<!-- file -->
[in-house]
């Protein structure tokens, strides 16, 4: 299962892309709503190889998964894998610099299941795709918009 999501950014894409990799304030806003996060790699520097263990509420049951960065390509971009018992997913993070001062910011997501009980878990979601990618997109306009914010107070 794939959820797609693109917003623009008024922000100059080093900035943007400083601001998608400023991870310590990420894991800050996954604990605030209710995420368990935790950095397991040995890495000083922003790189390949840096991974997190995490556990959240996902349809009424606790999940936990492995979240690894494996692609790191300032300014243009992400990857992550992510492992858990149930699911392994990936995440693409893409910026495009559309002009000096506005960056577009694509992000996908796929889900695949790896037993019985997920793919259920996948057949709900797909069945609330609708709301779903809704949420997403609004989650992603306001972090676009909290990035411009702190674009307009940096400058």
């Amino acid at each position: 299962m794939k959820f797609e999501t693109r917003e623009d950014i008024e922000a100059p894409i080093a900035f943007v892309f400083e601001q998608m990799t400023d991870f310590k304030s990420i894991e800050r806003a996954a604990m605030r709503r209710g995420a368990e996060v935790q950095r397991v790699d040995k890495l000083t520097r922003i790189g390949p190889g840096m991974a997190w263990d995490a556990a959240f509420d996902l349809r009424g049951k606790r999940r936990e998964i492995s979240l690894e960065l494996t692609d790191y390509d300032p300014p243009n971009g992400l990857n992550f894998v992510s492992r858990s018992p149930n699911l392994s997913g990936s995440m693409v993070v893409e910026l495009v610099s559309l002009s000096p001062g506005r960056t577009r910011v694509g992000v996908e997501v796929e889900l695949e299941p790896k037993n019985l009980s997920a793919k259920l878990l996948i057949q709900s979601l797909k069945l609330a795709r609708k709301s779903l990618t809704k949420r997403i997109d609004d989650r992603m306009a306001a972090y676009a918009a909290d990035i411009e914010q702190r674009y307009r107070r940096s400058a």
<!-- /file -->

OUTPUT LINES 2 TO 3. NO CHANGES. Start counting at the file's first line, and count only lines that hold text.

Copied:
């Protein structure tokens, strides 16, 4: 299962892309709503190889998964894998610099299941795709918009 999501950014894409990799304030806003996060790699520097263990509420049951960065390509971009018992997913993070001062910011997501009980878990979601990618997109306009914010107070 794939959820797609693109917003623009008024922000100059080093900035943007400083601001998608400023991870310590990420894991800050996954604990605030209710995420368990935790950095397991040995890495000083922003790189390949840096991974997190995490556990959240996902349809009424606790999940936990492995979240690894494996692609790191300032300014243009992400990857992550992510492992858990149930699911392994990936995440693409893409910026495009559309002009000096506005960056577009694509992000996908796929889900695949790896037993019985997920793919259920996948057949709900797909069945609330609708709301779903809704949420997403609004989650992603306001972090676009909290990035411009702190674009307009940096400058």
């Amino acid at each position: 299962m794939k959820f797609e999501t693109r917003e623009d950014i008024e922000a100059p894409i080093a900035f943007v892309f400083e601001q998608m990799t400023d991870f310590k304030s990420i894991e800050r806003a996954a604990m605030r709503r209710g995420a368990e996060v935790q950095r397991v790699d040995k890495l000083t520097r922003i790189g390949p190889g840096m991974a997190w263990d995490a556990a959240f509420d996902l349809r009424g049951k606790r999940r936990e998964i492995s979240l690894e960065l494996t692609d790191y390509d300032p300014p243009n971009g992400l990857n992550f894998v992510s492992r858990s018992p149930n699911l392994s997913g990936s995440m693409v993070v893409e910026l495009v610099s559309l002009s000096p001062g506005r960056t577009r910011v694509g992000v996908e997501v796929e889900l695949e299941p790896k037993n019985l009980s997920a793919k259920l878990l996948i057949q709900s979601l797909k069945l609330a795709r609708k709301s779903l990618t809704k949420r997403i997109d609004d989650r992603m306009a306001a972090y676009a918009a909290d990035i411009e914010q702190r674009y307009r107070r940096s400058a």